In the world of the creative industries, diversity isn’t simply an afterthought; instead, it stands as the cornerstone of success, providing a firm foundation which allows for a full range of ideas and perspectives to flourish. Few understand this better than Ete Davies, Chief Operating Officer for Europe, the Middle East, and Africa at Dentsu Creative, who has used his tireless passion for innovation to drive greater equity and inclusion in the advertising sector.
In today’s conversation, Ete sat down with Max Webber, Co-Host of The Interview, to discuss everything from his lifelong fascination with advertising to his philosophy of leadership and his work supporting and mentoring talent from underrepresented groups.
I am the regional COO and interim CEO for Dentsu Creative across Europe, the Middle East, and Africa. Dentsu Creative is the creative practice of the Dentsu Network. I’m responsible for leading 1,500 people across 37 teams and offices.
In school, I enjoyed studying sciences especially biology, and that taught me that I have quite an analytical mind. That lends itself well to problem-solving, which is at the heart of everything we do in the industry. As a child, I was always fascinated by the creativity and the humour of advertising, especially TV adverts. Like many kids, I’d often find myself repeating ad catchphrases in the playground! Once I entered the industry and began to build my career, I became borderline obsessed with how advertising can affect and change behaviour, resonate with people emotionally, and shape the future by innovating at the nexus of human behaviour and emerging technology. In this sector, we’re fortunate to always be learning and feel challenged. We work with a range of organisations and individuals, from public to private to third sector, who come to us with some of their most pressing challenges and opportunities. It introduces you to brilliant people from a whole array of different backgrounds, and it really keeps you on your toes.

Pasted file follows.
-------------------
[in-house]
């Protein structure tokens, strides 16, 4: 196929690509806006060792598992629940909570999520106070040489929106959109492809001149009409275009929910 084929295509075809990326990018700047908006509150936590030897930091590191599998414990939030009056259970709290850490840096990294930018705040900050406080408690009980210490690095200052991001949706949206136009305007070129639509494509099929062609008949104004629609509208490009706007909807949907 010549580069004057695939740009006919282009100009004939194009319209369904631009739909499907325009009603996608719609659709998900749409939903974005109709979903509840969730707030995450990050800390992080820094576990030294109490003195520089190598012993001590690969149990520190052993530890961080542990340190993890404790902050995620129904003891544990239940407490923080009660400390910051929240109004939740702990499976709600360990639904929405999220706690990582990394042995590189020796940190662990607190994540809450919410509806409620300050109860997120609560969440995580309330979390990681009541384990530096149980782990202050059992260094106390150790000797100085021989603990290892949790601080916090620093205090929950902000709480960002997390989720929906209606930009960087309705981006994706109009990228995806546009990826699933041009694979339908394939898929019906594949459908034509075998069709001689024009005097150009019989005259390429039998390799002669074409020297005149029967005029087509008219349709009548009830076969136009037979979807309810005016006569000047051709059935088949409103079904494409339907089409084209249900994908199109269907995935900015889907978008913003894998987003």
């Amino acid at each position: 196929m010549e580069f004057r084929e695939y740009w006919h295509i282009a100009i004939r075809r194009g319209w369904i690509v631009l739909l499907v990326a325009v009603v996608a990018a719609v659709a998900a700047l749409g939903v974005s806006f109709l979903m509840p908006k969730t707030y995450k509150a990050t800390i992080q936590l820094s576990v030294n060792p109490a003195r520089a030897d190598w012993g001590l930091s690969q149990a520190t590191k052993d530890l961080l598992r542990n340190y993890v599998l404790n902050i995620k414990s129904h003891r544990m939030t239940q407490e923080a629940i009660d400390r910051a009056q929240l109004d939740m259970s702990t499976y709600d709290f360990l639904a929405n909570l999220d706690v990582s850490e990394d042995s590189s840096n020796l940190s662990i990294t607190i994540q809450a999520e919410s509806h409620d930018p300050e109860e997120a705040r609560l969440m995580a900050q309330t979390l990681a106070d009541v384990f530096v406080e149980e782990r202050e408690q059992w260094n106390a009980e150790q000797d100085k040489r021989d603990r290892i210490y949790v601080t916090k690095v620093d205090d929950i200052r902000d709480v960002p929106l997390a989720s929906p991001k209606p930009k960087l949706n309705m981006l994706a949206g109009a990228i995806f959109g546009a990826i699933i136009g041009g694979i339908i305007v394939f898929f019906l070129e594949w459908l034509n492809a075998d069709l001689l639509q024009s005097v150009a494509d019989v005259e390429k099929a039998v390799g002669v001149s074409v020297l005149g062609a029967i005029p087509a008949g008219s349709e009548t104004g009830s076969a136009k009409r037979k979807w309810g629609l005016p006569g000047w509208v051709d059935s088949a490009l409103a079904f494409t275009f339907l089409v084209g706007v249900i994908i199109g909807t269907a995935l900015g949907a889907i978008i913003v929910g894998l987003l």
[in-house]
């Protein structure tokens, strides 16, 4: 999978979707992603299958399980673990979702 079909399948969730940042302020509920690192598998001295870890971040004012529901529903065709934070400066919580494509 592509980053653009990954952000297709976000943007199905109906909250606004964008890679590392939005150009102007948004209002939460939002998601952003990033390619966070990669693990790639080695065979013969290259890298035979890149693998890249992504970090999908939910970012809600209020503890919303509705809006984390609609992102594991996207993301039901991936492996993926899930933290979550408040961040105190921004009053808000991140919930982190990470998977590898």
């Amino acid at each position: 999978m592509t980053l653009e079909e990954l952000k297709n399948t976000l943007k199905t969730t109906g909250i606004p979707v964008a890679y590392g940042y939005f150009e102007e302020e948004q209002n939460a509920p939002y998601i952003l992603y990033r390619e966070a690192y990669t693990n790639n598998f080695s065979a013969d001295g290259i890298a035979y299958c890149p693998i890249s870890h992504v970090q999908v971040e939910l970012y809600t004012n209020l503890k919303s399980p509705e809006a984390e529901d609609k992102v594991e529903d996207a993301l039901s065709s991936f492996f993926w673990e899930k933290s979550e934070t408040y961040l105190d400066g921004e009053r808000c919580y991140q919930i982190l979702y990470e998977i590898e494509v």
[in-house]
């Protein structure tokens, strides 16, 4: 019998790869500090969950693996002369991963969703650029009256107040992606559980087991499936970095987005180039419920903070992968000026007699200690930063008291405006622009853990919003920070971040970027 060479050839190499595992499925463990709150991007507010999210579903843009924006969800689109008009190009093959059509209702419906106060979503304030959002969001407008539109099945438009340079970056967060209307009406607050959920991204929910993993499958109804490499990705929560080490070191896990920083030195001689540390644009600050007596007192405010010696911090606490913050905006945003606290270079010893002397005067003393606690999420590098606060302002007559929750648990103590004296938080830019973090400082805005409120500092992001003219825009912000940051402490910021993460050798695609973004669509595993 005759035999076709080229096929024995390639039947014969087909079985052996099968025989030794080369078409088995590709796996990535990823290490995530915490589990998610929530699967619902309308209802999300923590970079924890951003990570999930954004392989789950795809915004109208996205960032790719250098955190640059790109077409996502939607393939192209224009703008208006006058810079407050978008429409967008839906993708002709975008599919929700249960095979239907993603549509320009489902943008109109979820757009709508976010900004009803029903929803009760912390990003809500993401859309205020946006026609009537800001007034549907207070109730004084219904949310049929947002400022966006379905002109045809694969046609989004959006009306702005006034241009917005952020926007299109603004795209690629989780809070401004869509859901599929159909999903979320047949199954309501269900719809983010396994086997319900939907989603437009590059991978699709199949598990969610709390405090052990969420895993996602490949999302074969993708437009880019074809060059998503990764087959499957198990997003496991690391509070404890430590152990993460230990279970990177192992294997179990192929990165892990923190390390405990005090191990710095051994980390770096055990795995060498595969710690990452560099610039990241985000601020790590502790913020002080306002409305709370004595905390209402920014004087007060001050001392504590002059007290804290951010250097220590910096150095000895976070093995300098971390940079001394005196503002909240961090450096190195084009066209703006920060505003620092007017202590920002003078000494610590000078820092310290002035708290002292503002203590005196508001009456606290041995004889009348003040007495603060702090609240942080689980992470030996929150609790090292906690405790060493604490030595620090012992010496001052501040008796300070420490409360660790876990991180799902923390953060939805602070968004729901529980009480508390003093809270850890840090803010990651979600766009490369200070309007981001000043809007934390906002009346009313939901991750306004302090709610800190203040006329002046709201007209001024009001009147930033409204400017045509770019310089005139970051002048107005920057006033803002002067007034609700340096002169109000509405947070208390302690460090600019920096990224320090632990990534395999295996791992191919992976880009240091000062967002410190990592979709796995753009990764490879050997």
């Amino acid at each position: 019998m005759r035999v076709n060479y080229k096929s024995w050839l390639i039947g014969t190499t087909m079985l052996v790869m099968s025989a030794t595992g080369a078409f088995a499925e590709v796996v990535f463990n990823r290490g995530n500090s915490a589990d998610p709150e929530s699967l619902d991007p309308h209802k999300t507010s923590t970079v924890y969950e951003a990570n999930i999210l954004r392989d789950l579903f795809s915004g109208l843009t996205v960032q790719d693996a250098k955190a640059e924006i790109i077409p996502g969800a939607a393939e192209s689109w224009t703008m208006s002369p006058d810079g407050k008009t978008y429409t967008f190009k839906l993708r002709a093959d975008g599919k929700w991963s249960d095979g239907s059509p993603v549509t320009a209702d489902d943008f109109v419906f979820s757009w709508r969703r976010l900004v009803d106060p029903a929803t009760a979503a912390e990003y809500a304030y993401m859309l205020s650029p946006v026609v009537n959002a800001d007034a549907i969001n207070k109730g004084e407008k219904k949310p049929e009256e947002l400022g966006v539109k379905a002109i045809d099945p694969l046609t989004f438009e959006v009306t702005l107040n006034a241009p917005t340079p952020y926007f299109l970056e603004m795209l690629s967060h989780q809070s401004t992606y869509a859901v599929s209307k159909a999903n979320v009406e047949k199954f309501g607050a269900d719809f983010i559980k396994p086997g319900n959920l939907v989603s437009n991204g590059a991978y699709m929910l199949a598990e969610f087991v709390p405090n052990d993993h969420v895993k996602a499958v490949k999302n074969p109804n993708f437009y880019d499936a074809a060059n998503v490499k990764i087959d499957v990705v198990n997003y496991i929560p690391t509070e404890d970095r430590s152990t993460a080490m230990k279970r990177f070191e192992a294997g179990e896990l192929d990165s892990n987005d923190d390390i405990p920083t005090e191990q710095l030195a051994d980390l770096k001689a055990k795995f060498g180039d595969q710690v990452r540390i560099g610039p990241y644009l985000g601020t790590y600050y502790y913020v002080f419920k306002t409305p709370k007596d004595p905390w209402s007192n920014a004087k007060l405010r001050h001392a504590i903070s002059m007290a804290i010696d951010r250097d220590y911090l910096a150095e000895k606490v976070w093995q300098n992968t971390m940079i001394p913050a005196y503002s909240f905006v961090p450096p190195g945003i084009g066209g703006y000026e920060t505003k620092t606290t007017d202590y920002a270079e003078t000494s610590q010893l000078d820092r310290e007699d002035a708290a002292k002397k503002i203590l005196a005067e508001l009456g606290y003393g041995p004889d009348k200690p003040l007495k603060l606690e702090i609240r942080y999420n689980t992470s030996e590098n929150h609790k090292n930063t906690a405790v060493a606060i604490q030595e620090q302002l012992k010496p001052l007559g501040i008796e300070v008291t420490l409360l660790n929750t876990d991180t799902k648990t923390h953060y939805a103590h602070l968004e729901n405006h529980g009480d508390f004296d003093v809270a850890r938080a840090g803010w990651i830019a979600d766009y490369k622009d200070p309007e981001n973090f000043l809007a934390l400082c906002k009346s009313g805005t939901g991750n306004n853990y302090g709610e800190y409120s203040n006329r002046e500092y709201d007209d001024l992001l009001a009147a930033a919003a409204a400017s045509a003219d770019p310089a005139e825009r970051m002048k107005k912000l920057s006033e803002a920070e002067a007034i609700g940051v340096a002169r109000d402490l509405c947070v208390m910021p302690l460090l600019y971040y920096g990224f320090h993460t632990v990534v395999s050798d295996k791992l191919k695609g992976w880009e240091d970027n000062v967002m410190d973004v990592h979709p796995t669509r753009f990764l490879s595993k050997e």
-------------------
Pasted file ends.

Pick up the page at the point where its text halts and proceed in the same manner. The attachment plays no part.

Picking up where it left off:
A few years ago, I set up two initiatives – called We Are Stripes and Culture Heroes. The purpose of both initiatives was to provide opportunities for people from under-represented ethnic backgrounds in the industry, from entry-level all the way to leadership. I’m also a Board Trustee for Media Trust and the Creative Circle Foundation, charities which work across the creative industries to support people from under-represented and marginalised communities. That encompasses gender equality, culture, ethnicity, disability, and neurodiversity. As a trustee, I work with the leadership teams to develop and deliver organisational strategies. In addition, I also do mentoring work for underrepresented and marginalised talent across the industry, partnering with organisations such as Creative Equals and the UK Black and Brilliant Advocacy Network. I’m also a member of industry working groups including Black Representation in Marketing and the Advertising Associations All-In ‘Black Talent’ Representation Group. Within those groups, we’re looking at the structural and operational changes, as well as behaviours, that leaders need to instil to ensure greater inclusivity. We’re putting in a lot of work around transparency and progression, and we’re laser-focused on key KPIs and targets to hold leaders accountable. We’re also carrying out unconscious bias training and partnering with other organisations to drive change across the industry.